Georgia is the latest state to see a major surge in absentee voting in the midst of the pandemic.
Ahead of its primary Tuesday, elections officials by Sunday had received 943,000 ballots — a 2,500 percent increase from the 2016 presidential primary, the Atlanta Journal-Constitution reported.
Of the 1.2 million who have already voted (a number that includes in-person early voting, which ended Friday), there was close to an even split between Democrats and Republicans, according to the AJC report.
After some debacles in the states that held their primaries last week, election experts are looking to see if Georgia can set the model for how states can quickly scale up their absentee ballot operations for the November election.
The state sent absentee ballot request forms to its 6.9 million active registered voters.
Ultimately, 1.6 million absentee ballots were sent out, meaning that some 657,000 have not been returned, according to the Atlanta Journal-Constitution.
It’s not clear how many of those voters experienced delays in receiving their ballots that will prevent them from submitting them in time — a problem that plagued Washington, D.C. voters and some voters in Pennsylvania, where absentee voting skyrocketed in last week’s primary.
Jeff Ellington — the president of Runbeck Election Services, which Georgia hired to send out its mail-in ballots — told TPM Monday that his company sent out the last batch of ballots on June 1, having received the final tranche of absentee voter data from the state a few days prior to that.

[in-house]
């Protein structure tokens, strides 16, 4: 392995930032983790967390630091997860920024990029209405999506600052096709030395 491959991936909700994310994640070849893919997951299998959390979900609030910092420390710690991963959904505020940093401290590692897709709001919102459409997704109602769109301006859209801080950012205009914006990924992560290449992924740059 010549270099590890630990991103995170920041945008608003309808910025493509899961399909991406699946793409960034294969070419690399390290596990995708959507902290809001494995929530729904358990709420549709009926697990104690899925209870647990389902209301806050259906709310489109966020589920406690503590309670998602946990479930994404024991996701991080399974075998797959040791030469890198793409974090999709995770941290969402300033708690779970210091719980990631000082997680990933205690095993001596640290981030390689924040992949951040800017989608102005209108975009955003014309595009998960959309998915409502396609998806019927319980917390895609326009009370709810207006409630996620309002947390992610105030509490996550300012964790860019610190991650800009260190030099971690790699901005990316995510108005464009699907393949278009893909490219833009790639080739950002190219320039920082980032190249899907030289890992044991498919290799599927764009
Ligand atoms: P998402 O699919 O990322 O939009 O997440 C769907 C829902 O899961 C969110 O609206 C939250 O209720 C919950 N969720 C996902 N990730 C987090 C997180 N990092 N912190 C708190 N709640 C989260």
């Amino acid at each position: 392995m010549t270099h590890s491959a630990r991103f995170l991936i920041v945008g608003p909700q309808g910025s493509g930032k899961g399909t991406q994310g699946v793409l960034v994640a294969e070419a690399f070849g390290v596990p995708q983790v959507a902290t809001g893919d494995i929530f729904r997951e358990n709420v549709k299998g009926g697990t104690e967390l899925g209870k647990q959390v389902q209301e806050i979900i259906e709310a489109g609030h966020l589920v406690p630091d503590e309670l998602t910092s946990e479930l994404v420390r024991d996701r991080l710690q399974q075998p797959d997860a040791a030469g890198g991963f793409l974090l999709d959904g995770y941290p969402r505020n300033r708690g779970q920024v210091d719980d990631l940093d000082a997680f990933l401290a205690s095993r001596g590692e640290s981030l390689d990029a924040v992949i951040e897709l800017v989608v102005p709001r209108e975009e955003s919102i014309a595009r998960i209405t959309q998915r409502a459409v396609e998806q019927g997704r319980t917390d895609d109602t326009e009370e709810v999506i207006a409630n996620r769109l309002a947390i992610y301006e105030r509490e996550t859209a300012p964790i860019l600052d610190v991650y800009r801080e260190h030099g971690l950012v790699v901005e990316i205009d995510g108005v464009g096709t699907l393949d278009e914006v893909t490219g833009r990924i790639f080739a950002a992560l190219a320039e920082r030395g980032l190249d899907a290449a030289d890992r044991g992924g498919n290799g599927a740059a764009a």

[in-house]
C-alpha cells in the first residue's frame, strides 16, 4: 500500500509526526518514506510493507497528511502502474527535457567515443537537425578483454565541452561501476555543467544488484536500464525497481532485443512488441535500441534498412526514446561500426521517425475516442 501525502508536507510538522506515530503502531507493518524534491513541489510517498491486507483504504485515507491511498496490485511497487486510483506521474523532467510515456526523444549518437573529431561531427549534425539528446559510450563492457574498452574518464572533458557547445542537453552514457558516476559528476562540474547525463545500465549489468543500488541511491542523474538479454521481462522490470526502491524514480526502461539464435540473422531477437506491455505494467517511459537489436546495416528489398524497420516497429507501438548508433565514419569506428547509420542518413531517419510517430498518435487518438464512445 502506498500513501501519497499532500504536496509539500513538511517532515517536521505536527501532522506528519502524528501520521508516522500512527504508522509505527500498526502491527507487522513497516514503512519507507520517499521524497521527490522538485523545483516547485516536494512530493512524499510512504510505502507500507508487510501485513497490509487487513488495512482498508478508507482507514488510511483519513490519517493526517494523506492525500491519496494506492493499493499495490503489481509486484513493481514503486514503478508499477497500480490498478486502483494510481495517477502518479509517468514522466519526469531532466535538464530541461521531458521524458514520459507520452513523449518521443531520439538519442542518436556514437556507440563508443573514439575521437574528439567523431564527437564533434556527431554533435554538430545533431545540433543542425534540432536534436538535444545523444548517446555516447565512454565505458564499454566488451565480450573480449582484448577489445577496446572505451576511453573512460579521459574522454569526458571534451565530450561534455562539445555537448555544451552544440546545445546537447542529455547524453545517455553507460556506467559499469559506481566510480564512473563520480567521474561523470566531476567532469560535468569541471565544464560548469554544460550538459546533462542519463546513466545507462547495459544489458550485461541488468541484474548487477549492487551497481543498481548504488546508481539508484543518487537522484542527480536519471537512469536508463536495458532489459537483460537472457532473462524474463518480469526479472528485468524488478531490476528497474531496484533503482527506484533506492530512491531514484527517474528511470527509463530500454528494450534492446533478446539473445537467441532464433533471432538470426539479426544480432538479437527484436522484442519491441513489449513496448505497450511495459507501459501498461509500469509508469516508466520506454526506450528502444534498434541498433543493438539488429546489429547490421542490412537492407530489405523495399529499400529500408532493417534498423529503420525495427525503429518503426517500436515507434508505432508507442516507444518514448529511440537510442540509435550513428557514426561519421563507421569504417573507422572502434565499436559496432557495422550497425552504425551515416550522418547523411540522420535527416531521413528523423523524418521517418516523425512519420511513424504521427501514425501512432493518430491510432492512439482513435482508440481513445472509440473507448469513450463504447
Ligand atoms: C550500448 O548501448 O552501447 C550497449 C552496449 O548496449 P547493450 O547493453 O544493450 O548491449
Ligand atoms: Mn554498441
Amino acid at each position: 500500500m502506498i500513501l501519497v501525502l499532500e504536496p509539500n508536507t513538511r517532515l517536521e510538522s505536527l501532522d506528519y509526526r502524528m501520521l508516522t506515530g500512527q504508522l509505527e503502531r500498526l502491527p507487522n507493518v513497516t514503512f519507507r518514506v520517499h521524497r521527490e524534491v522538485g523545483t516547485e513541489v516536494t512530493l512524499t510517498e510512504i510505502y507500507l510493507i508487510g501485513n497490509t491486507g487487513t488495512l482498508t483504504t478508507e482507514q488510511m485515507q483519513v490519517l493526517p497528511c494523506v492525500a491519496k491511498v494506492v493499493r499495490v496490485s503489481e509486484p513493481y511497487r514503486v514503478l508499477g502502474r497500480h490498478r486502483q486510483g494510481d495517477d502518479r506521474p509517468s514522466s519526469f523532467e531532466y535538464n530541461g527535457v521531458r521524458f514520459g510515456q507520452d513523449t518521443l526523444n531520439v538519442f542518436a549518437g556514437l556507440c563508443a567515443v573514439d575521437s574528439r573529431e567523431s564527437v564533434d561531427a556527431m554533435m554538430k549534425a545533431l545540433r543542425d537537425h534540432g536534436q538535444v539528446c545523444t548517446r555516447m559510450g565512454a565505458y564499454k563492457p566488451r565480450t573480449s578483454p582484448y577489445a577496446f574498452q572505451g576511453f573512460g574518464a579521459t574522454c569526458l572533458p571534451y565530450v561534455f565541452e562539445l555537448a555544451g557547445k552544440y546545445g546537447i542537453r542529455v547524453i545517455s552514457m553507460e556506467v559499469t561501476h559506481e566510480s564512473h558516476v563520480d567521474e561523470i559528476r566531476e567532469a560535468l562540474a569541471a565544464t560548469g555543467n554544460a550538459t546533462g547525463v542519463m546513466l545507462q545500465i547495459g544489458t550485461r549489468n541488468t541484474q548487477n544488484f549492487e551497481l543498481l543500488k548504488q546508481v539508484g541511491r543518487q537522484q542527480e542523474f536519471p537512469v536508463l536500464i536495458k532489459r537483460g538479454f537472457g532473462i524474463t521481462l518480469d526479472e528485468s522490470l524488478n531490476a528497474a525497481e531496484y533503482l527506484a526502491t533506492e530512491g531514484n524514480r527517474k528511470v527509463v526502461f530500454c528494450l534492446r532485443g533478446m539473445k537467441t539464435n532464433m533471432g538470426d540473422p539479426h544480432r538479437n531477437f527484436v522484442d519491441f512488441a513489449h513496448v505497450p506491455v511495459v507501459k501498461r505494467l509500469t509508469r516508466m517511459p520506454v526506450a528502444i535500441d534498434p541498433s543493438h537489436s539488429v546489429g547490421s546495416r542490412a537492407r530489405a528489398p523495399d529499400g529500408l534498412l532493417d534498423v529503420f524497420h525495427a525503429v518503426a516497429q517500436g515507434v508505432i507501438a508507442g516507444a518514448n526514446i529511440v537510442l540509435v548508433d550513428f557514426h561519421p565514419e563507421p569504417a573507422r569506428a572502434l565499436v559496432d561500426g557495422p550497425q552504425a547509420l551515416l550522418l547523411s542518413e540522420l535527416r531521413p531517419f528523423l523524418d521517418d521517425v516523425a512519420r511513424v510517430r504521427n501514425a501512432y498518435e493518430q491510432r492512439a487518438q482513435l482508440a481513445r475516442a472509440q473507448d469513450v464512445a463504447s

Georgia’s election so far has not gone without its hiccups.
There was evidence of racial disparities in how was requesting to vote absentee, according to a Brennan Center analysis, while black voters reportedly made up a disproportionate percentage of the voters casting in-person early ballots.
There were major lines at early voting sites on Friday, with some voters waiting for more than six hours to cast a ballot. Georgia, like many states, has had to reduce polling places because of the challenges COVID-19 poses, and social distancing requirements further limited the number of people who could be inside the voting sites that remained open.
Meanwhile, absentee voters in Fulton County, the most populous county in Georgia, experienced notable delays in receiving their mail-in ballots, causing confusion. The delay was caused in part by the elections office being closed for several days after an employee died of COVID-19. Election officials also blamed technical issues in processing ballot requests submitted by mail, according to an AP report.